Philosophy of Nature and Quantum Physics

  1. Lemma
  2. Философия природы и квантовая физика
  3. Russian
  4. Asliturk, Miriam
  5. Modern physics :QM - History and philosophy of science
  6. 19-10-2018
  7. Кирьянов, Димитрий [Author]. Философия природы и квантовая физика
  8. Сайт Выпускников Тобольской Духовной Семинарии
  9. Aristotle - Copernicus - Galilei, Galileo (1564-1642) - quantum physics - philosophy of nature
  10. Click Here
    1. <p>Кирьянов, Димитрий (2007). Философия природы и квантовая физика. Сайт Выпускников Тобольской Духовной Семинарии. Retrieved from: <a href=""></a> </p>
    1. The author, a priest and professor at the Tobolsk theological seminary, argues that it is possible to apply the Aristotelian philosophy of nature to understand modern science, pointing out that quantum mechanics in particular requires an adequate philosophical interpretation. He stresses that historically, science and philosophy of nature were very closely connected. However, with the development of modern science, the Aristotelian picture of the universe, which at the time dominated European philosophy, began to crumble. Discoveries by Copernicus and Galileo showed that Aristotle’s cosmological system was incorrect. Since Aristotle’s physics was associated with his philosophy of nature, scientists rejected both. They began to believe that all processes in the world could be expressed exclusively in mathematical formulas. Philosophers also questioned Aristotle’s philosophy of nature and decided that it could not provide objective knowledge of material reality.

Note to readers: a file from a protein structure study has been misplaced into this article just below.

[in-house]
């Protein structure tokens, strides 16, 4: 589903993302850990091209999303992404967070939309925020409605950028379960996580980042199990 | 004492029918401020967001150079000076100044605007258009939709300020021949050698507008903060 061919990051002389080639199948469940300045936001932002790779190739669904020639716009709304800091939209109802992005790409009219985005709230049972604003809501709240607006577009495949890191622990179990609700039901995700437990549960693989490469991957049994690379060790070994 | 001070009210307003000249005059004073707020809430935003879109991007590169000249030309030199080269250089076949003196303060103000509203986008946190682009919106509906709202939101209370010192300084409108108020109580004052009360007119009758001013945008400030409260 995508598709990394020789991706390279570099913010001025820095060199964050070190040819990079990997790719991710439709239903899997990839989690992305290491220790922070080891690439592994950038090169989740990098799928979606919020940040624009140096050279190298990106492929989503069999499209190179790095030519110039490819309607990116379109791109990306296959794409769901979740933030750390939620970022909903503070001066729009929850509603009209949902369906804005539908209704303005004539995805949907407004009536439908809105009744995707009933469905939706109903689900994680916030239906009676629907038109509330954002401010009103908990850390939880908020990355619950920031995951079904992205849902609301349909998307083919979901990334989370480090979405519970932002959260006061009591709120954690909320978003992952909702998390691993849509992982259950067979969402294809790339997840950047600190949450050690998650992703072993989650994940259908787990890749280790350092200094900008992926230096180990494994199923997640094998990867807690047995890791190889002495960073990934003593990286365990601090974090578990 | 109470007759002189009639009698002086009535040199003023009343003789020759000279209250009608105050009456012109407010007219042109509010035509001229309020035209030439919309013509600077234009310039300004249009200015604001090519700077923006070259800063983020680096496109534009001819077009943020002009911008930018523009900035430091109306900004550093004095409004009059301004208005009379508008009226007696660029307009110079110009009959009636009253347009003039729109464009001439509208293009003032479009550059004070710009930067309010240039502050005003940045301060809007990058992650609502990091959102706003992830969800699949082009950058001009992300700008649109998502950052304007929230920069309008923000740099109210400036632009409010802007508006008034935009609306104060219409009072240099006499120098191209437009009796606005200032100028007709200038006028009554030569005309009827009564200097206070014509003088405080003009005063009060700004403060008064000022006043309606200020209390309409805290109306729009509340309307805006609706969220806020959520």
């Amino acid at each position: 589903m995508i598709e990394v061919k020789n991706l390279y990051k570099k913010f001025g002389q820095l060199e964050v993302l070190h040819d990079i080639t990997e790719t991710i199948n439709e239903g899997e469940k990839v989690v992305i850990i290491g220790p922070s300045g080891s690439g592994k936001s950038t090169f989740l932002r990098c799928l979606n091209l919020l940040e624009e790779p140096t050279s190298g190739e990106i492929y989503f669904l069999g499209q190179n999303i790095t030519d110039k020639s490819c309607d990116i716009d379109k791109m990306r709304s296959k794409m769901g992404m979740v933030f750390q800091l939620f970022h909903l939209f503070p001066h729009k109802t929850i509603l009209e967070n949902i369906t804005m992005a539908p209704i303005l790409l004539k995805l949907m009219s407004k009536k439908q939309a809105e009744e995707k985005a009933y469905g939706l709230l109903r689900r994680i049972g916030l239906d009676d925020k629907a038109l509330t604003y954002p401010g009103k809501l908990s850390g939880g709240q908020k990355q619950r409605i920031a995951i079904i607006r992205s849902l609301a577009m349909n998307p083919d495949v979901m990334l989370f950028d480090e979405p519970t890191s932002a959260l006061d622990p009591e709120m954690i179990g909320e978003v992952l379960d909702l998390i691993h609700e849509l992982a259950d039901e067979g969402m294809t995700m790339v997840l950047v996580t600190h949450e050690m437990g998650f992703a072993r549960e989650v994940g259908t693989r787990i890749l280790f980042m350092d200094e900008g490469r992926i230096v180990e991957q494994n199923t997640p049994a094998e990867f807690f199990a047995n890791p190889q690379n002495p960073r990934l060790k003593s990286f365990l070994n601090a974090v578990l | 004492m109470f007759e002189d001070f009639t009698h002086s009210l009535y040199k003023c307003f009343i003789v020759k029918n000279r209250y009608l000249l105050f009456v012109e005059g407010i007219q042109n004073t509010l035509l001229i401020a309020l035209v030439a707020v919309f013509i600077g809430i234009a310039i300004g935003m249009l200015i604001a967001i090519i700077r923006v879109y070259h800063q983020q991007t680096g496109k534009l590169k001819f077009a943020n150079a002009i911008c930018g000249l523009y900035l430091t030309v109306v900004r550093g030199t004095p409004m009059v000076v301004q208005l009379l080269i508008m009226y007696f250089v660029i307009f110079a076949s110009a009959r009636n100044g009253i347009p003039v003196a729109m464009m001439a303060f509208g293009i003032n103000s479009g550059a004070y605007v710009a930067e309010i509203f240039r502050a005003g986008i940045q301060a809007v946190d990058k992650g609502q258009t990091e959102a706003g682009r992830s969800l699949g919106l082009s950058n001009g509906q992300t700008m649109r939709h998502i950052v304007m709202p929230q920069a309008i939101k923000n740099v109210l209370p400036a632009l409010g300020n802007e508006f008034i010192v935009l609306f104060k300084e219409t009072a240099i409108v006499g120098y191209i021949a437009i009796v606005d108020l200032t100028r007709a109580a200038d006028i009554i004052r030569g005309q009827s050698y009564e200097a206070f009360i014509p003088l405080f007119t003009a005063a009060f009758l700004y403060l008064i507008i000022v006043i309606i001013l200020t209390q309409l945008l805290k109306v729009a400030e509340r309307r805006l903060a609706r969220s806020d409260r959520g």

However, with the rapid development of theoretical physics in the 20th century, including the discovery of quantum energy, the theory of relativity, and the birth of quantum physics, the classical theories of space and determinism were challenged. The realization of the limitations of scientific knowledge brought about a revival in the philosophy of nature. Researcher Michael Dodds posited that it was necessary to return to the Aristotelian paradigms of prime matter and substantial form. 

      The author remarks that the atomic theory was developed within a materialistic mechanistic philosophy. However, he believes that physics does not have to adhere to a materialistic worldview as the data of modern science are more consistent with Plato and Aristotle than with Democritus and Leucippus. Modern science points out that the atomic structure is not the deepest layer of things and does not determine their essence. This idea was expressed by Aristotle in his notion of prime matter. The philosopher saw it not as a reality in itself, but as an opportunity, a "potency" which can be realized in the material world. According to Aristotle, matter is not substance, like air, water, fire or even space; it is that "something" which can acquire a certain form and thus become an actual thing. German physicist Werner Heisenberg called Aristotle’s prime matter “energy”; other scientists see it as pure potentiality.

      The author concludes that Aristotle’s philosophy of nature and its categories are applicable to modern science as they provide an ontological basis for the existence of the whole and thus facilitate the understanding of quantum physics.